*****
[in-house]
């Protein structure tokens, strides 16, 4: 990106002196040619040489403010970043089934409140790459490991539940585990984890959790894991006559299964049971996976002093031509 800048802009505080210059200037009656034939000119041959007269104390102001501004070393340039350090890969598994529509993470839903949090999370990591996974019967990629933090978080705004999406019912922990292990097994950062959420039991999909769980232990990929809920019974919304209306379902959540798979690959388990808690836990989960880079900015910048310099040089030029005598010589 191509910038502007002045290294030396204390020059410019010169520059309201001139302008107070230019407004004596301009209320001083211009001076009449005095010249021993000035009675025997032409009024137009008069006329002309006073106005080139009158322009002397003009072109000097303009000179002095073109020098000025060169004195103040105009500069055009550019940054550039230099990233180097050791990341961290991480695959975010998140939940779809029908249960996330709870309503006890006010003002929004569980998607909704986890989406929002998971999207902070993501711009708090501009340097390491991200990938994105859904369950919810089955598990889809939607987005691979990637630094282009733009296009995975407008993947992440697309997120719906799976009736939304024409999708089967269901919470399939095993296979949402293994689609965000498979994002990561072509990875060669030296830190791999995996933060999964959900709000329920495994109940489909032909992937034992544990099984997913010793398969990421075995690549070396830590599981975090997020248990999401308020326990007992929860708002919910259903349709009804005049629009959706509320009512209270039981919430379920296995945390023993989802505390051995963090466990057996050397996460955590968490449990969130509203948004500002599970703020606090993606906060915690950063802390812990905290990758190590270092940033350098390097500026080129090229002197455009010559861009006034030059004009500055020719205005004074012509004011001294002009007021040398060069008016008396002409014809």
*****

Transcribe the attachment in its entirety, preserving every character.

[in-house]
């Protein structure tokens, strides 16, 4: 990106002196040619040489403010970043089934409140790459490991539940585990984890959790894991006559299964049971996976002093031509 800048802009505080210059200037009656034939000119041959007269104390102001501004070393340039350090890969598994529509993470839903949090999370990591996974019967990629933090978080705004999406019912922990292990097994950062959420039991999909769980232990990929809920019974919304209306379902959540798979690959388990808690836990989960880079900015910048310099040089030029005598010589 191509910038502007002045290294030396204390020059410019010169520059309201001139302008107070230019407004004596301009209320001083211009001076009449005095010249021993000035009675025997032409009024137009008069006329002309006073106005080139009158322009002397003009072109000097303009000179002095073109020098000025060169004195103040105009500069055009550019940054550039230099990233180097050791990341961290991480695959975010998140939940779809029908249960996330709870309503006890006010003002929004569980998607909704986890989406929002998971999207902070993501711009708090501009340097390491991200990938994105859904369950919810089955598990889809939607987005691979990637630094282009733009296009995975407008993947992440697309997120719906799976009736939304024409999708089967269901919470399939095993296979949402293994689609965000498979994002990561072509990875060669030296830190791999995996933060999964959900709000329920495994109940489909032909992937034992544990099984997913010793398969990421075995690549070396830590599981975090997020248990999401308020326990007992929860708002919910259903349709009804005049629009959706509320009512209270039981919430379920296995945390023993989802505390051995963090466990057996050397996460955590968490449990969130509203948004500002599970703020606090993606906060915690950063802390812990905290990758190590270092940033350098390097500026080129090229002197455009010559861009006034030059004009500055020719205005004074012509004011001294002009007021040398060069008016008396002409014809």